Torii: I’m a big fan of how songs come together and the way they organically happen, so I think that that’s what leaves me to feel my favorite songs would be “Big Big Trouble” and “Go From Here.” With “Big Big Trouble, we wrote it in the room together, it all happened in that same moment. Preem is laying every single beat and sound, I was coming up with the concept and the words. He was barely even finished with the the beat itself, and I was had to get in the booth. It was one of those explosive “I got to get this out of me right now” moments. It felt organic. And with “Go From Here,” that record was meant for something that was completely different and I felt it was just so beautiful that it was almost scary, just scary to touch it. I felt this tremendous amount of pressure, but not in a bad way — I just felt inspired to meet it there at that level, which was so intense.

Premier: “Go From Here.” “Where We Belong” is my joint, I just love the whole emotion of it. Her approach was very different from the other songs we did. I also like “Everlasting Peace,” which was the first one we’d even did together.

Let’s go back to the first session when you did “Everlasting Peace.” What was your expectation going in and did it surpass expectations coming out?

Torii: I was nervous, I was nervous in a very exciting way. I was like, “Wow, what is happening, what is this going to sound like and what are we going to do?” Going into it, Preem definitely said right out the gate, “I want to go as far left as possible,” see what comes from that and then we’ll go from there. With “Everlasting Peace,” that beat was so unconventional, but so beautiful. There’s some element that Preem added towards the end of it that really tied the whole song together. The pulsing piano chop throughout, you can hear it, but not really. You feel it more, you know, it drives the whole record. I was so excited once we laid that down. I just heard it, felt this worldly sound, and did this falsetto vocal to it. It felt really good, even though I had that same theme of like a desperate, deserted lover. Yeah, I love that record.

Premier: Damn, we got to do a song called “Desperate Deserted Lover.” Yeah, we’ll do that as a bonus. But yeah, I guess for me, I knew her range vocal-wise from the demo I had heard her do with King of Chill and I wanted to stay in that range, tone-wise, but I didn’t want to let the tempo dictate everything. I really didn’t know what she was going to do vocal-wise because she went home, she had just flown in that day so she was a little tired. The next day I woke up, she had already had the demo of what she wrote and laid, even with all the harmonies and the overdubs and all the other vocal stacks, everything was sent to me already in my email. I was like “Damn, you did it already?” This was like 5/6 in the morning and she was like, “Ah, yeah I can’t sleep at night so I be up just writing and laying it down.” Every day I’d wake up, everything would be in my inbox. Then we’d recut with me there to tighten it with the way I like to cut vocals. I’m very, very meticulous about vocal cuts.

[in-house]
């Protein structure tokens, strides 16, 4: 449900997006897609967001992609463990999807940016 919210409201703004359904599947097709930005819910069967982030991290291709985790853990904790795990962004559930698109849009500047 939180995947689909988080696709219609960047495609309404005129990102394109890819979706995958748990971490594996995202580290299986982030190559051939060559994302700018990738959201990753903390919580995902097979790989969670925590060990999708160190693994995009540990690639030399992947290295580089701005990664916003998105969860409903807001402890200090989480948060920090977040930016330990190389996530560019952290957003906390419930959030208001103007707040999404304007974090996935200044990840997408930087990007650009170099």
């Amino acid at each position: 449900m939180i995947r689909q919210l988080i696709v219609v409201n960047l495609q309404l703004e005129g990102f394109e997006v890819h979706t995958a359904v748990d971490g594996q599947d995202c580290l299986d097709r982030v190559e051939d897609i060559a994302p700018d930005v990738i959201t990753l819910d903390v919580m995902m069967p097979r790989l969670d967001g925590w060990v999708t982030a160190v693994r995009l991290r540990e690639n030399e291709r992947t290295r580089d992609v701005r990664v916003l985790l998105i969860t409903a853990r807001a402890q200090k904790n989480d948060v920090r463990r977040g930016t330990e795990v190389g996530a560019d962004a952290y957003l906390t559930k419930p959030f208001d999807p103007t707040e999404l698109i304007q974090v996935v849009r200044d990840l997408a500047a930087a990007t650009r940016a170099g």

What do you hope listeners get out of this album?

Torii: Well, now looking at it as a full album, a full-length album, I do hope that when people listen to it, that they go in with the same feeling I did — which is feeling fresh and young again, in a way that you don’t have expectations of what you’re supposed to be hearing. I love to keep my lyrics as open as possible, and just be relatable. I want to create a platform for people to just feel whatever it is that they’re feeling, even if they don’t feel in touch with what they’re feeling yet. I want to evoke emotion and rip it out of somebody the way Preem did to me with his beats. It’s exciting we can give a gift to somebody who’s willing to receive it.

Premier: Like with anything I put out, I want it to touch people in a way where it effects their life in some type of fashion. You can get two people that love the album and it effects their lives totally different, whether it makes one person cry or makes another laugh, they still feel something. Music is an output, it’s not an input. When you make music, it goes out of your body and out to the masses. So, for me to meet so many fans that have told me that I’ve saved their lives, not changed it, saved it, I look at them kind of like “What the fuck did I do to save your life? What, were you going to kill yourself? Did you feel like death was upon you? Like, what did I do to save your life?” and they were like “Yo, your music speaks to me.” That mission continues with anybody that I go out to the lab with. With Torii, we’re very spiritually connected, just even in conversation and totally get each other. It made the album so easy to make. Sometimes people are like “What takes so long to get other stuff done that you already were working on?” It’s not about that, it’s about where the energy takes you and if the energy takes you to a detour, where she actually comes first and her album drops before other projects I work on, then that’s where the energy happens to sit in my soul. It ain’t like it’s not going to happen again with everything else I work with, but sometimes that’s just how the wind shifts. It may say it’s going to rain but, it snows instead.

Oh sh*t, it’s snowing! [laughs]